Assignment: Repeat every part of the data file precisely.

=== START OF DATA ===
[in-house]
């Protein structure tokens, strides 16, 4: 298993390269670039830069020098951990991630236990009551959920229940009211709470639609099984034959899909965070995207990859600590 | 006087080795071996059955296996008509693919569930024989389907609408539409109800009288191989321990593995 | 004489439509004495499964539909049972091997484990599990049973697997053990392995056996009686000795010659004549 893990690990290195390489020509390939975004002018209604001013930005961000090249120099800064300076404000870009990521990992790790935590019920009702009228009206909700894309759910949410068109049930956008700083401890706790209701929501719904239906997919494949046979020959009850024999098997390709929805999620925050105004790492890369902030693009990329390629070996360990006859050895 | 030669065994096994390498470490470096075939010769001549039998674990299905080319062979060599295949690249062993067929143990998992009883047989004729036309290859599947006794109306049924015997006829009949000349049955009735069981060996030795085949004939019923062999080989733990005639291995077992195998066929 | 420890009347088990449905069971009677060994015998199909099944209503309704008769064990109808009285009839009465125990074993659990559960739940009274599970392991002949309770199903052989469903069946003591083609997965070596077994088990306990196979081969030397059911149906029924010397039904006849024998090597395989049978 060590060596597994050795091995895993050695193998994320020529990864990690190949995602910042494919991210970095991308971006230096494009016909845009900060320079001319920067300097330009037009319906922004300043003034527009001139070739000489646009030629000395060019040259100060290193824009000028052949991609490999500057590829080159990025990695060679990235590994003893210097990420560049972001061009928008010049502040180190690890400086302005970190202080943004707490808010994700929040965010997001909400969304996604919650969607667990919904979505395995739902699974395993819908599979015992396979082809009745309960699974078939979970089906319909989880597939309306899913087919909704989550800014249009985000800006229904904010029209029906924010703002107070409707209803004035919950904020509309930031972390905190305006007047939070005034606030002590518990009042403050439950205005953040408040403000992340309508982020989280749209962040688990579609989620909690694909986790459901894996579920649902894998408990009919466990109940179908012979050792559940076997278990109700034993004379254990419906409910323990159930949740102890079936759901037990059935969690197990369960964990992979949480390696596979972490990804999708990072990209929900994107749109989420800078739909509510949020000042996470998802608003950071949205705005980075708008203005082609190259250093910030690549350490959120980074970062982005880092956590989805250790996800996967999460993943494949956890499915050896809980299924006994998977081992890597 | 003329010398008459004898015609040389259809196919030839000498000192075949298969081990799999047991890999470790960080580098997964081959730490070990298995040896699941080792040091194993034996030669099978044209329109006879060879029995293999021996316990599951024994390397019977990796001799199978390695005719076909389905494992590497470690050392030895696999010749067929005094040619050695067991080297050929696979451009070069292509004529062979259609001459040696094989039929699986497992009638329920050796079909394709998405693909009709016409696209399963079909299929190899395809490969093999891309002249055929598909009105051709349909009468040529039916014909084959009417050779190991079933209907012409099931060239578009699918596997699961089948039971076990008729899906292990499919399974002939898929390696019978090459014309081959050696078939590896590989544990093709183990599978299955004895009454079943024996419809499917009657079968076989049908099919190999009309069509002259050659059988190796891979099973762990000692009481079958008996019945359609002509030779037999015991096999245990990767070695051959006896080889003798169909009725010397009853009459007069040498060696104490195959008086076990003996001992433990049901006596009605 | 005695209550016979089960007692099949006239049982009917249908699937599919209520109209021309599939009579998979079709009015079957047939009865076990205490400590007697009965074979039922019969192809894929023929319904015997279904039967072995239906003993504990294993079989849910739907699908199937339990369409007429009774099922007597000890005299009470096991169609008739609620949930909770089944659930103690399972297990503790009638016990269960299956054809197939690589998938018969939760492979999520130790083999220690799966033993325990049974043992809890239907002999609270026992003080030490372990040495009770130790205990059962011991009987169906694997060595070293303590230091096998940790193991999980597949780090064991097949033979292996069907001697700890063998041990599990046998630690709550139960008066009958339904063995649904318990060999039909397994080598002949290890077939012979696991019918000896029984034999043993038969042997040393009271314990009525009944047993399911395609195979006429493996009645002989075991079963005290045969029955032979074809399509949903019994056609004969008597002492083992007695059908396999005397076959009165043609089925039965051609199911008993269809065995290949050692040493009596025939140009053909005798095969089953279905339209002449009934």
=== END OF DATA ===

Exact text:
[in-house]
């Protein structure tokens, strides 16, 4: 298993390269670039830069020098951990991630236990009551959920229940009211709470639609099984034959899909965070995207990859600590 | 006087080795071996059955296996008509693919569930024989389907609408539409109800009288191989321990593995 | 004489439509004495499964539909049972091997484990599990049973697997053990392995056996009686000795010659004549 893990690990290195390489020509390939975004002018209604001013930005961000090249120099800064300076404000870009990521990992790790935590019920009702009228009206909700894309759910949410068109049930956008700083401890706790209701929501719904239906997919494949046979020959009850024999098997390709929805999620925050105004790492890369902030693009990329390629070996360990006859050895 | 030669065994096994390498470490470096075939010769001549039998674990299905080319062979060599295949690249062993067929143990998992009883047989004729036309290859599947006794109306049924015997006829009949000349049955009735069981060996030795085949004939019923062999080989733990005639291995077992195998066929 | 420890009347088990449905069971009677060994015998199909099944209503309704008769064990109808009285009839009465125990074993659990559960739940009274599970392991002949309770199903052989469903069946003591083609997965070596077994088990306990196979081969030397059911149906029924010397039904006849024998090597395989049978 060590060596597994050795091995895993050695193998994320020529990864990690190949995602910042494919991210970095991308971006230096494009016909845009900060320079001319920067300097330009037009319906922004300043003034527009001139070739000489646009030629000395060019040259100060290193824009000028052949991609490999500057590829080159990025990695060679990235590994003893210097990420560049972001061009928008010049502040180190690890400086302005970190202080943004707490808010994700929040965010997001909400969304996604919650969607667990919904979505395995739902699974395993819908599979015992396979082809009745309960699974078939979970089906319909989880597939309306899913087919909704989550800014249009985000800006229904904010029209029906924010703002107070409707209803004035919950904020509309930031972390905190305006007047939070005034606030002590518990009042403050439950205005953040408040403000992340309508982020989280749209962040688990579609989620909690694909986790459901894996579920649902894998408990009919466990109940179908012979050792559940076997278990109700034993004379254990419906409910323990159930949740102890079936759901037990059935969690197990369960964990992979949480390696596979972490990804999708990072990209929900994107749109989420800078739909509510949020000042996470998802608003950071949205705005980075708008203005082609190259250093910030690549350490959120980074970062982005880092956590989805250790996800996967999460993943494949956890499915050896809980299924006994998977081992890597 | 003329010398008459004898015609040389259809196919030839000498000192075949298969081990799999047991890999470790960080580098997964081959730490070990298995040896699941080792040091194993034996030669099978044209329109006879060879029995293999021996316990599951024994390397019977990796001799199978390695005719076909389905494992590497470690050392030895696999010749067929005094040619050695067991080297050929696979451009070069292509004529062979259609001459040696094989039929699986497992009638329920050796079909394709998405693909009709016409696209399963079909299929190899395809490969093999891309002249055929598909009105051709349909009468040529039916014909084959009417050779190991079933209907012409099931060239578009699918596997699961089948039971076990008729899906292990499919399974002939898929390696019978090459014309081959050696078939590896590989544990093709183990599978299955004895009454079943024996419809499917009657079968076989049908099919190999009309069509002259050659059988190796891979099973762990000692009481079958008996019945359609002509030779037999015991096999245990990767070695051959006896080889003798169909009725010397009853009459007069040498060696104490195959008086076990003996001992433990049901006596009605 | 005695209550016979089960007692099949006239049982009917249908699937599919209520109209021309599939009579998979079709009015079957047939009865076990205490400590007697009965074979039922019969192809894929023929319904015997279904039967072995239906003993504990294993079989849910739907699908199937339990369409007429009774099922007597000890005299009470096991169609008739609620949930909770089944659930103690399972297990503790009638016990269960299956054809197939690589998938018969939760492979999520130790083999220690799966033993325990049974043992809890239907002999609270026992003080030490372990040495009770130790205990059962011991009987169906694997060595070293303590230091096998940790193991999980597949780090064991097949033979292996069907001697700890063998041990599990046998630690709550139960008066009958339904063995649904318990060999039909397994080598002949290890077939012979696991019918000896029984034999043993038969042997040393009271314990009525009944047993399911395609195979006429493996009645002989075991079963005290045969029955032979074809399509949903019994056609004969008597002492083992007695059908396999005397076959009165043609089925039965051609199911008993269809065995290949050692040493009596025939140009053909005798095969089953279905339209002449009934």